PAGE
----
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UCL hosts migration briefing for foreign media

GuestBlogger12 February 2014

pencil-iconWritten by Dominique Fourniol, Head of UCL Media Relations

Some 30 London-based foreign correspondents of media including El Pais of Spain, France’s Europe 1 and Xinhua of China came into UCL this week (10 February) for a briefing designed to shed some light on the often controversial topic of migration to the UK.

“UK migration: separating facts from fiction”, headed by Professor Christian Dustmann (UCL Economics and Director of the Centre for Research and Analysis for Migration), took place the day after the Swiss electorate voted to bring back quotas for EU migrants, underlining that this is a topical issue beyond the UK’s shores.

Professor Dustmann kicked off by stating that the briefing’s objective was to bring facts into a debate “that is often emotional and based on anecdotes rather than factual analysis.” His presentation set out how, since 1989, there has been global acceleration of migration, both across frontiers but also internally (notably China) and that if anything the UK’s percentage of migrants in the population is relatively modest in comparison with a range of OECD countries (at just over ten per cent), whereas today over one in four of the Swiss and Australian populations were born abroad. The UK is also among the smaller number of countries whose migrants are on average more highly educated than the native population.

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Economic growth in India and how women are paying for it

newseditor7 December 2011

India’s human development rankings are struggling to keep up as the country rises through the per capita GDP rankings. At the UCL Lancet Lecture, Professor Jayati Ghosh set out an alternative public health-centred growth strategy to address the deepening divide. Kelly Clarke reports.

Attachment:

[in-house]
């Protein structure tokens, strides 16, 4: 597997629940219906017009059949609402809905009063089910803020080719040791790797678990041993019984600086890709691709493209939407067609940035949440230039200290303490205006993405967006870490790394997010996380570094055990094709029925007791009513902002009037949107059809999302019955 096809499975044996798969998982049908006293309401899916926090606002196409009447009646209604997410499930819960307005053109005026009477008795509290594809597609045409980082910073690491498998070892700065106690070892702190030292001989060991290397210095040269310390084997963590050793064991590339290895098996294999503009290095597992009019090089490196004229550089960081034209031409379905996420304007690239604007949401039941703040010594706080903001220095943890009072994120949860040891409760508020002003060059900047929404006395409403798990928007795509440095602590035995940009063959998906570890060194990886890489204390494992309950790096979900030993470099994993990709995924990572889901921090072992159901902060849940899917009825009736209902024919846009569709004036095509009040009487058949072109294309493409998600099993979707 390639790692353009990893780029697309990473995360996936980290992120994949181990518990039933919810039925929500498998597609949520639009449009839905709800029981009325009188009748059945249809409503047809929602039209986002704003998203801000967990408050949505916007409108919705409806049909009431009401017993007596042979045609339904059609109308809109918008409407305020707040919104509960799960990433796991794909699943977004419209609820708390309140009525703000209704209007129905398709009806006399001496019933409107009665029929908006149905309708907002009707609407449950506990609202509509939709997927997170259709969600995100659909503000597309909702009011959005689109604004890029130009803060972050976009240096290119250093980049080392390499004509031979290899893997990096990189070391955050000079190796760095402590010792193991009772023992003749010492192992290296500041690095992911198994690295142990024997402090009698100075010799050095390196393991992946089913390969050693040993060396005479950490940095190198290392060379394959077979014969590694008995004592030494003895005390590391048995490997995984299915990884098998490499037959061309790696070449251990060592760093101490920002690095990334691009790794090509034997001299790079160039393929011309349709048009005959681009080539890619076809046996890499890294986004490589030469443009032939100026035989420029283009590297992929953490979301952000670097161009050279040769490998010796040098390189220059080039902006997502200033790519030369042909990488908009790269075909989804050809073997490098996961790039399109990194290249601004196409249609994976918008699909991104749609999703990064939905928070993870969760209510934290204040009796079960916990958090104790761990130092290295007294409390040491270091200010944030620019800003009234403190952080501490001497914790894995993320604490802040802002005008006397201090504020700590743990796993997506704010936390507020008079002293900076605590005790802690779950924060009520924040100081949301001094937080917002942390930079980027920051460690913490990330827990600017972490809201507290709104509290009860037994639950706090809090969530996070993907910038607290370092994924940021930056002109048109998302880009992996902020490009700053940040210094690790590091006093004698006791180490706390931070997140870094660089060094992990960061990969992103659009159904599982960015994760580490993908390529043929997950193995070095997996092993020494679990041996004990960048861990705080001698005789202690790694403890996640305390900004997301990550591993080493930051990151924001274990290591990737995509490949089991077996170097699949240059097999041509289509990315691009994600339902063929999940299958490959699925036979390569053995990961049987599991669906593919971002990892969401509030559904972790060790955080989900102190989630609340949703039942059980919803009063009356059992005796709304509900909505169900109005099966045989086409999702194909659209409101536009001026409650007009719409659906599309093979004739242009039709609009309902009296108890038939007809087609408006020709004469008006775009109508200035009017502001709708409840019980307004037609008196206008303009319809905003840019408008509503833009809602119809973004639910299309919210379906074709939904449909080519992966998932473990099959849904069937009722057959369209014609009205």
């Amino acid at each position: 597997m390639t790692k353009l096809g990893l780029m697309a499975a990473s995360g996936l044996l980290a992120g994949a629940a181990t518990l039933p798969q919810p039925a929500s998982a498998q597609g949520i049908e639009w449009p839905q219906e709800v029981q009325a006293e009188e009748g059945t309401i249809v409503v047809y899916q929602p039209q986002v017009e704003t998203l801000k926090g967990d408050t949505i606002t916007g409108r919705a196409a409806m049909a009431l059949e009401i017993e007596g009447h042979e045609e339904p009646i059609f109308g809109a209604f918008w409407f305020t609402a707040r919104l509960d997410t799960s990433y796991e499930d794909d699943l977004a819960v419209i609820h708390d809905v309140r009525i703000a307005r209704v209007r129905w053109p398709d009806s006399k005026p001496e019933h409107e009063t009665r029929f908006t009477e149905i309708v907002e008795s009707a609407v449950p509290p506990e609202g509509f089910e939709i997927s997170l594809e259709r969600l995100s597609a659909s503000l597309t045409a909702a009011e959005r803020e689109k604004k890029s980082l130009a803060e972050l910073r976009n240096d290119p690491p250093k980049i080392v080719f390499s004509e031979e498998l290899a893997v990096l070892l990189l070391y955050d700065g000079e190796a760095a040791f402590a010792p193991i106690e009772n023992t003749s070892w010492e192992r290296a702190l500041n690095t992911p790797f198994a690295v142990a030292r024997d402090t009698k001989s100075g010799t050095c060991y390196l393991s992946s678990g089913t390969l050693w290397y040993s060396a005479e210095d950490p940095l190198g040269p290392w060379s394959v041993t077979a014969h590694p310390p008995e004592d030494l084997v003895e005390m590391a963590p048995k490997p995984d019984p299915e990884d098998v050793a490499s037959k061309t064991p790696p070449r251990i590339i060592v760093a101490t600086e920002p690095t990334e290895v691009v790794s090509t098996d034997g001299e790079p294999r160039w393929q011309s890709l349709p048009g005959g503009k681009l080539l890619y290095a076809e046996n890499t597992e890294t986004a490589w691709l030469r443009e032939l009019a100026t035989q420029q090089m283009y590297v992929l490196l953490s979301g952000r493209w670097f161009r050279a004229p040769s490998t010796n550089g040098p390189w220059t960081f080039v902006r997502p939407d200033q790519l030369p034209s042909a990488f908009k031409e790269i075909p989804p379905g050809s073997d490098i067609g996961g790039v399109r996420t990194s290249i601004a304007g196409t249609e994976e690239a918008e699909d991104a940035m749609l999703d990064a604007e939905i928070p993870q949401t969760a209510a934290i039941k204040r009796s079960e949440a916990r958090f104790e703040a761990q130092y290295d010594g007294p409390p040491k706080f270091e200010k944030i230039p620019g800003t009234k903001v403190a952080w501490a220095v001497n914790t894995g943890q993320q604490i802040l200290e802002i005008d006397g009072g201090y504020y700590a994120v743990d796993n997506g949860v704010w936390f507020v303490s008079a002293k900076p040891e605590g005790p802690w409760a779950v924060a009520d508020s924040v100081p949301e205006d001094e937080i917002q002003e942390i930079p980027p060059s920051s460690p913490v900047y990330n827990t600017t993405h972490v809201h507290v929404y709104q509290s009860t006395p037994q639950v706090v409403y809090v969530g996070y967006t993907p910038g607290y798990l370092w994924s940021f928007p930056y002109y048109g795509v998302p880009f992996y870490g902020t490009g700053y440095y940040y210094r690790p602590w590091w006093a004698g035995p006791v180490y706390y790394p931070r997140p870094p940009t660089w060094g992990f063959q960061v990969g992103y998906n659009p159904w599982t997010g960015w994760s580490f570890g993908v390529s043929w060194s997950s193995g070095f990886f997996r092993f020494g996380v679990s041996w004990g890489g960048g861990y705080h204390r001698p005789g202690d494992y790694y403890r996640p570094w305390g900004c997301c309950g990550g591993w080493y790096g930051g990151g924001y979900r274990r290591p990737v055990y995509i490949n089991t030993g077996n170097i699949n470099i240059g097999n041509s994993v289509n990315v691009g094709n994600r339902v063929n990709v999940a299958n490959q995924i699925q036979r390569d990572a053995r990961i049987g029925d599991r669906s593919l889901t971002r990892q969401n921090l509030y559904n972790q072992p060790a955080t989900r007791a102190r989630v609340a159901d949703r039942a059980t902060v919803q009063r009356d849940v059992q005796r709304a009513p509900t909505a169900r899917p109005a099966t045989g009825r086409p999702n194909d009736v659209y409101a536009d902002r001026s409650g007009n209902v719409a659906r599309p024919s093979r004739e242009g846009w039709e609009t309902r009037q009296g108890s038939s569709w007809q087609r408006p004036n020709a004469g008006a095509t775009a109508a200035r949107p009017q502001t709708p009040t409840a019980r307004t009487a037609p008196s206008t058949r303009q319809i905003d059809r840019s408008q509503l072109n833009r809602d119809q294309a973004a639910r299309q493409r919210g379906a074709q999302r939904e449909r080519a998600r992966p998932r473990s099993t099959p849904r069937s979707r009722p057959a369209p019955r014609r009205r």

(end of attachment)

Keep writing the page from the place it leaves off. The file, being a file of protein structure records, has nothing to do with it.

Professor Jayati Ghosh and Dr Richard Horton The dream
An increase in per capita income increases the amount of money available to spend on food. Governments have access to larger funds for public health programmes to improve basic health facilities, sanitation, education, housing, transport, etc, etc.

The Indian reality
Ghosh, one of the world’s leading economists, described how the Indian government is failing to synergise economic development with an improvement in basic health indicators. The reason: a lack of investment in public health.

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Child development in developing countries

newseditor29 November 2011

Despite some dispiriting statistics, Rob Eagle finds grounds for optimism at a Lunch Hour Lecture about child development on 22 November.

It is no surprise that children from wealthy backgrounds not only develop stronger cognitive skills, but also then become more successful later in life. One need look no further than the politicians from privileged backgrounds who are at the helm of this country’s government.

Long before David Cameron and Nick Clegg went to their private schools and elite universities, they were (presumably) raised in an environment that provided mental stimulation and encouraged education.

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UCL Economics Alumni Event – “The talk of doom”

CarlySchnabl19 April 2011

“The talk of doom” – that’s how they refer to this lecture at the Institute for Fiscal Studies. A wide range of UCL Economists – from current students to seasoned alumni – gathered on 13 April to listen to Carl Emmerson of the IFS speak at the UCL Economics Alumni Event, “Disease and cure in the UK: The fiscal impact of the crisis and the policy response”. UCL student Tom Palmer (Economics BSc, Third year) reports on the event.

Carl Emmerson, Institute for Fiscal Studies, speaks at the event

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